The Qualified Energy Conservation Bond program was enacted by Congress in 2008 to provide state and local governments with low-cost funds for a variety of energy conservation programs. But according to the Energy Programs Consortium, to date only $650 million of the $3.2 billion set‑aside has been used. Issuance of QECBs has been hindered by the uncertainty surrounding two requirements: the 20 percent energy savings test for public buildings and the precise parameters for a “green community program.”

This week, the IRS clarified both of these points with its release of Notice 2012-44. The notice provides flexible and clear standards with respect to most of the questions raised by issuers regarding the interpretation and implementation of the 20 percent test and the green community program, but it leaves other questions unanswered.

The 20 Percent Energy Savings Test

Measurement Unit
Under the new guidance, issuers of QECBs will be permitted to determine energy savings across a single building, multiple buildings, or isolated building system components of publicly owned buildings for components such as heating, ventilation, and air conditioning systems (HVAC); hot water systems; lighting; building envelope; or electricity plug load. For issuers intending to target one or more energy conservation efforts across several buildings, this means that the 20 percent test does not have to be met with respect to each building or each component. In each case, the building must be owned by a state or local government or any of its instrumentalities (as defined under federal tax law).

Measurement for Multiple Energy Sources
The notice provides that an issuer making improvements involving different energy sources, such as gas and electric, may combine the savings to meet the 20 percent test if a common unit of measurement (British thermal units, for example) is used.

Measurement Period
There had been some concern as to whether an issuer would be required to meet the 20 percent savings test for each year the QECB was outstanding. The notice provides comfort in this area by stating specifically that the issuer is not required (but is encouraged) to continue to measure savings throughout the term and by setting a minimum one-year measurement period for base data before the capital expenditures are made and the period for measuring actual savings. An issuer may select a longer period of time, so long as the length of the base period and the period for demonstrating actual savings of 20 percent are the same.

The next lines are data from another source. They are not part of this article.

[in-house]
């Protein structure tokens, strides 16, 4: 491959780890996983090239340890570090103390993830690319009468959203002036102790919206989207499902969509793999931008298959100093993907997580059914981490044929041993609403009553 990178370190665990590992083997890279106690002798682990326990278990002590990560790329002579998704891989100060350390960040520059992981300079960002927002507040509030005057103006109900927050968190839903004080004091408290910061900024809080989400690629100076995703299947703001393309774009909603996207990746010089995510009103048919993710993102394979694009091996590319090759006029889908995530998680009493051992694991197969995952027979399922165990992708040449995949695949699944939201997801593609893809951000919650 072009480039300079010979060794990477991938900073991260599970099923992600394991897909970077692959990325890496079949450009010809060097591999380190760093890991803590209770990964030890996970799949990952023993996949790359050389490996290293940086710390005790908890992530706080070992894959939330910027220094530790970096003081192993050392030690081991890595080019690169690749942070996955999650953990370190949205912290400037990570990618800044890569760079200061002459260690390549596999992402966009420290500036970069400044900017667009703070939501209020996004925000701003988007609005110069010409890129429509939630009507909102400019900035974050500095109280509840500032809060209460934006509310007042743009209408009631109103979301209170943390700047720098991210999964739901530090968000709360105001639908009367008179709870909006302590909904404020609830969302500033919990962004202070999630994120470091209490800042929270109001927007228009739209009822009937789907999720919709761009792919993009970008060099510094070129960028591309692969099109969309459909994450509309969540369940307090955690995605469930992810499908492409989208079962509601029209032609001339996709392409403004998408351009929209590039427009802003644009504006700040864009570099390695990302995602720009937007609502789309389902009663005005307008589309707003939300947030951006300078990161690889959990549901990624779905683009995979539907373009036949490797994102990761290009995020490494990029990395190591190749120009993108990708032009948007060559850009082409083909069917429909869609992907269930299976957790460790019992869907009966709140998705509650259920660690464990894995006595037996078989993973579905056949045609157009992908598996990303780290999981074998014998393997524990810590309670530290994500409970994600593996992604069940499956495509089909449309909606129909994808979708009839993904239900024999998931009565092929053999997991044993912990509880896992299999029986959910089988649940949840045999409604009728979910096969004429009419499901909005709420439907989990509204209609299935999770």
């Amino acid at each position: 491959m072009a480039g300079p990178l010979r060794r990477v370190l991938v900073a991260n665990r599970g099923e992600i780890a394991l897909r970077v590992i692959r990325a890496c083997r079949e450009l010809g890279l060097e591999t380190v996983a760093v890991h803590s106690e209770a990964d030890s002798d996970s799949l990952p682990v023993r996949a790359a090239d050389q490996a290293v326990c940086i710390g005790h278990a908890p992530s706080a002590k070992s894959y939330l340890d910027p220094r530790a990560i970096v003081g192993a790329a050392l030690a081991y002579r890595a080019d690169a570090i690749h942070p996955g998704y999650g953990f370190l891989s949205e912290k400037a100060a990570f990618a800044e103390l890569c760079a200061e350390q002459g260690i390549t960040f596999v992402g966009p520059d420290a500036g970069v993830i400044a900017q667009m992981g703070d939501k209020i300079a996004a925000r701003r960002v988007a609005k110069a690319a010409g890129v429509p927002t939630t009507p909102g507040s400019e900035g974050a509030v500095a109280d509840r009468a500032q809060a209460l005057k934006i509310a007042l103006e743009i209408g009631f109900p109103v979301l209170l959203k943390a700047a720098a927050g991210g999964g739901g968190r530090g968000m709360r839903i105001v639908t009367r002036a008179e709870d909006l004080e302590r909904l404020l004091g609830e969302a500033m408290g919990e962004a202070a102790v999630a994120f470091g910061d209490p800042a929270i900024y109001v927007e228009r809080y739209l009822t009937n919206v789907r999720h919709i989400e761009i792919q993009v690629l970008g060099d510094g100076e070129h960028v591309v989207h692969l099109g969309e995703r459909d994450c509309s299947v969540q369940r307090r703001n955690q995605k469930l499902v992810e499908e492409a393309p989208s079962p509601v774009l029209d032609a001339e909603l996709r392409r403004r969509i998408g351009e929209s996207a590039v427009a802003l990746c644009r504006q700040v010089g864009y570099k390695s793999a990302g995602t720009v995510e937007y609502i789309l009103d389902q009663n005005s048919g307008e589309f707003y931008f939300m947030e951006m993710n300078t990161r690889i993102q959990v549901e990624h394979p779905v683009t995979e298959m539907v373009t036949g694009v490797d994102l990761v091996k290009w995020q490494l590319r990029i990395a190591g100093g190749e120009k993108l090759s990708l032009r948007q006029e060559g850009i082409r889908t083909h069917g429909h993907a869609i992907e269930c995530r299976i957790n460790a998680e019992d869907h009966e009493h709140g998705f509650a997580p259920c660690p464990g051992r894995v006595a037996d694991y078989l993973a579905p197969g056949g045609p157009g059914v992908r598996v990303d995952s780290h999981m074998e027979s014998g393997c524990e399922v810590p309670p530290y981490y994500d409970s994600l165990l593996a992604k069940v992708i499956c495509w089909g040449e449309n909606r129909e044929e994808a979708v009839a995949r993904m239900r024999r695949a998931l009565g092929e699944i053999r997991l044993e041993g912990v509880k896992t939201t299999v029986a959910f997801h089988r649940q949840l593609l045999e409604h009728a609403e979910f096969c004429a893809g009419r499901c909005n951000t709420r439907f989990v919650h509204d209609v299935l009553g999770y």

Verifying Savings
The notice states that an issuer must have a reasonable expectation on the issue date of the QECBs that the capital expenditures to be financed with the bond proceeds will result in a 20 percent or greater reduction in energy consumption. The IRS does not require a specific method for calculating the 20 percent, but the notice references tools and software that may be used by the issuer. The issuer may rely on a certification by an independent engineer.

The Green Community Program

Program Purpose Prong
Since the law's passage four years ago, there has been lingering uncertainty over how to define a "Green Community." The notice provides a general description of eligible program purposes, including a program promoting energy conservation, energy efficiency, or environmental conservation initiatives relating to energy consumption. The notice goes on to list more specific permitted program purposes, including energy-saving retrofitting initiatives for heating, cooling, lighting, water-saving, and storm-water reducing; distributed generation initiatives; or transportation initiatives that conserve energy and/or support alternative fuel infrastructure (such as improvements to bicycle paths).

General Public Use/Availability Prong
A program meets the public use prong if it is available for general public use, including individuals and private businesses, or if it involves a loan or grant program that is broadly available to members of the general public, including individuals or businesses. The notice clarifies that the green community program does not need to affect the entire geographic area or all the individuals and businesses in the jurisdiction that implemented the program, but the program should broadly benefit the general public, residents, and businesses in the jurisdiction. It is not really clear whether or not the uncertainties about permissible applications of QECBs have been responsible for the shortfall in utilization. Many other factors come into play at the level of state and local decision-making. What is probable now, however, is a renewed surge in looking at QECBs as an inexpensive finance alternative for local energy programs.

If you have questions on QECBs, please contact Linda B. Schakel at 202.661.2228 or, Kimberly C. Betterton at 401.528.5551 or, or the member of the Public Finance Department or Energy and Project Finance Group with whom you work.

Copyright © 2012 by Ballard Spahr LLP.
(No claim to original U.S. government material.)

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